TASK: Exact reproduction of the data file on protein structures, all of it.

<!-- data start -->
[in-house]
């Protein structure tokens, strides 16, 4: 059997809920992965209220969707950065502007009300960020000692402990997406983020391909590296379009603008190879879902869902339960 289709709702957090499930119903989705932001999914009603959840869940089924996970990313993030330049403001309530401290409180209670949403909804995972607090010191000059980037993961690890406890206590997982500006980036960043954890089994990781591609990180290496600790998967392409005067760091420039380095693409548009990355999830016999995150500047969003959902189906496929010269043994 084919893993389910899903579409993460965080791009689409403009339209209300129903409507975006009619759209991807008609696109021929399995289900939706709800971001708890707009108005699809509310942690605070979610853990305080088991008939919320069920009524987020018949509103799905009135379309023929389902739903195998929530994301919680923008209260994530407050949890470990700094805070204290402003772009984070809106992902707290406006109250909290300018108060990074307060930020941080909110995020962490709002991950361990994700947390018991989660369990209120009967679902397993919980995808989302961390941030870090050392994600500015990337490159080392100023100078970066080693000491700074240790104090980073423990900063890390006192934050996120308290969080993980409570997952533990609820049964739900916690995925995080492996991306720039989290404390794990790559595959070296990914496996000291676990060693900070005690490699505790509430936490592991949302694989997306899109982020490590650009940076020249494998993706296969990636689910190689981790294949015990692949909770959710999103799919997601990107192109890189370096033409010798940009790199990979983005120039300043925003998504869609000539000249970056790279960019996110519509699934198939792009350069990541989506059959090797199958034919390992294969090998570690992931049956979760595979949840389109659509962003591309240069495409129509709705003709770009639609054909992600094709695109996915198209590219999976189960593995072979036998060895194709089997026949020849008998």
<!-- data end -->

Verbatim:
[in-house]
């Protein structure tokens, strides 16, 4: 059997809920992965209220969707950065502007009300960020000692402990997406983020391909590296379009603008190879879902869902339960 289709709702957090499930119903989705932001999914009603959840869940089924996970990313993030330049403001309530401290409180209670949403909804995972607090010191000059980037993961690890406890206590997982500006980036960043954890089994990781591609990180290496600790998967392409005067760091420039380095693409548009990355999830016999995150500047969003959902189906496929010269043994 084919893993389910899903579409993460965080791009689409403009339209209300129903409507975006009619759209991807008609696109021929399995289900939706709800971001708890707009108005699809509310942690605070979610853990305080088991008939919320069920009524987020018949509103799905009135379309023929389902739903195998929530994301919680923008209260994530407050949890470990700094805070204290402003772009984070809106992902707290406006109250909290300018108060990074307060930020941080909110995020962490709002991950361990994700947390018991989660369990209120009967679902397993919980995808989302961390941030870090050392994600500015990337490159080392100023100078970066080693000491700074240790104090980073423990900063890390006192934050996120308290969080993980409570997952533990609820049964739900916690995925995080492996991306720039989290404390794990790559595959070296990914496996000291676990060693900070005690490699505790509430936490592991949302694989997306899109982020490590650009940076020249494998993706296969990636689910190689981790294949015990692949909770959710999103799919997601990107192109890189370096033409010798940009790199990979983005120039300043925003998504869609000539000249970056790279960019996110519509699934198939792009350069990541989506059959090797199958034919390992294969090998570690992931049956979760595979949840389109659509962003591309240069495409129509709705003709770009639609054909992600094709695109996915198209590219999976189960593995072979036998060895194709089997026949020849008998």